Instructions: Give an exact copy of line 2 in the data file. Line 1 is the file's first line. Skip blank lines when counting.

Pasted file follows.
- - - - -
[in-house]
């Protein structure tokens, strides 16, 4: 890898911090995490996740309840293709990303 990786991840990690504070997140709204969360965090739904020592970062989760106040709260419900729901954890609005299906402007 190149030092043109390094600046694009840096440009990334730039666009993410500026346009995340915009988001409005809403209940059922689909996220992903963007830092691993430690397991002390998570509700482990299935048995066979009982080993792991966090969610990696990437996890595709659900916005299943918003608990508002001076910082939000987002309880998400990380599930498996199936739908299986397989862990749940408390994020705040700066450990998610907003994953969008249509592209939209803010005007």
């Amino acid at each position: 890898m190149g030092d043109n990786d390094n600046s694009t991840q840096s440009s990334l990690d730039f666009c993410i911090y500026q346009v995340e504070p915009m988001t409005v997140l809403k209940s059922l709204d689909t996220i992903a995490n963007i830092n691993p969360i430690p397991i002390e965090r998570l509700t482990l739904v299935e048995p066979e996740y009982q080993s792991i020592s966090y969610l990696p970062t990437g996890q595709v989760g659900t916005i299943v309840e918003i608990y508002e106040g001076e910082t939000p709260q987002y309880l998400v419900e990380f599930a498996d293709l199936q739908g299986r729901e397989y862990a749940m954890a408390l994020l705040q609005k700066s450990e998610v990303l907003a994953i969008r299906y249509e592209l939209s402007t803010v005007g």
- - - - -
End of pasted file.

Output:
């Protein structure tokens, strides 16, 4: 890898911090995490996740309840293709990303 990786991840990690504070997140709204969360965090739904020592970062989760106040709260419900729901954890609005299906402007 190149030092043109390094600046694009840096440009990334730039666009993410500026346009995340915009988001409005809403209940059922689909996220992903963007830092691993430690397991002390998570509700482990299935048995066979009982080993792991966090969610990696990437996890595709659900916005299943918003608990508002001076910082939000987002309880998400990380599930498996199936739908299986397989862990749940408390994020705040700066450990998610907003994953969008249509592209939209803010005007």